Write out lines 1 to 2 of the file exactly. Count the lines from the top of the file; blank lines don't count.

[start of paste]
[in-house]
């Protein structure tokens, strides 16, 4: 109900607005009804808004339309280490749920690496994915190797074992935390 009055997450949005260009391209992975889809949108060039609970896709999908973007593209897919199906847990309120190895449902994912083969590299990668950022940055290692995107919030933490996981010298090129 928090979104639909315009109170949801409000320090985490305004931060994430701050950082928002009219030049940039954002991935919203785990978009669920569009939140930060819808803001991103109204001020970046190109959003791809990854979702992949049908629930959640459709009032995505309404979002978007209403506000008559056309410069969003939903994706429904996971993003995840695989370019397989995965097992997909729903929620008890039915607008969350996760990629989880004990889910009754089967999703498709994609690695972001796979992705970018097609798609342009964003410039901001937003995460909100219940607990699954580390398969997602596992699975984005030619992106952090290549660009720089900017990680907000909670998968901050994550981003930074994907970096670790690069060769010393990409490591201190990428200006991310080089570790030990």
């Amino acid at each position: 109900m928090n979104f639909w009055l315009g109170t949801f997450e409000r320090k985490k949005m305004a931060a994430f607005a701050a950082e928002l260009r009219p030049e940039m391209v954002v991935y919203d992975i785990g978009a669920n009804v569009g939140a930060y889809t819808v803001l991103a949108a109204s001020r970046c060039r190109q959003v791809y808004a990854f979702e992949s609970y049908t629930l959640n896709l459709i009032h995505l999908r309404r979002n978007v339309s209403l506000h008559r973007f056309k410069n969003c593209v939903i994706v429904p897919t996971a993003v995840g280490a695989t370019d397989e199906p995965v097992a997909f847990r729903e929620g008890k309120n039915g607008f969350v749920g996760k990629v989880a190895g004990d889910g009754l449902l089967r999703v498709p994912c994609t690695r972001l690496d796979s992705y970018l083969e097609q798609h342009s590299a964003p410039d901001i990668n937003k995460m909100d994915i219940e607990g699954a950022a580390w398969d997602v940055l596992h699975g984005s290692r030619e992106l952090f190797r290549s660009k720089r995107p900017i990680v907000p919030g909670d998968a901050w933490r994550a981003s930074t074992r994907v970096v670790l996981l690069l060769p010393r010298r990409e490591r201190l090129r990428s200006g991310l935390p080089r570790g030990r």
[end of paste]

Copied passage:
[in-house]
């Protein structure tokens, strides 16, 4: 109900607005009804808004339309280490749920690496994915190797074992935390 009055997450949005260009391209992975889809949108060039609970896709999908973007593209897919199906847990309120190895449902994912083969590299990668950022940055290692995107919030933490996981010298090129 928090979104639909315009109170949801409000320090985490305004931060994430701050950082928002009219030049940039954002991935919203785990978009669920569009939140930060819808803001991103109204001020970046190109959003791809990854979702992949049908629930959640459709009032995505309404979002978007209403506000008559056309410069969003939903994706429904996971993003995840695989370019397989995965097992997909729903929620008890039915607008969350996760990629989880004990889910009754089967999703498709994609690695972001796979992705970018097609798609342009964003410039901001937003995460909100219940607990699954580390398969997602596992699975984005030619992106952090290549660009720089900017990680907000909670998968901050994550981003930074994907970096670790690069060769010393990409490591201190990428200006991310080089570790030990």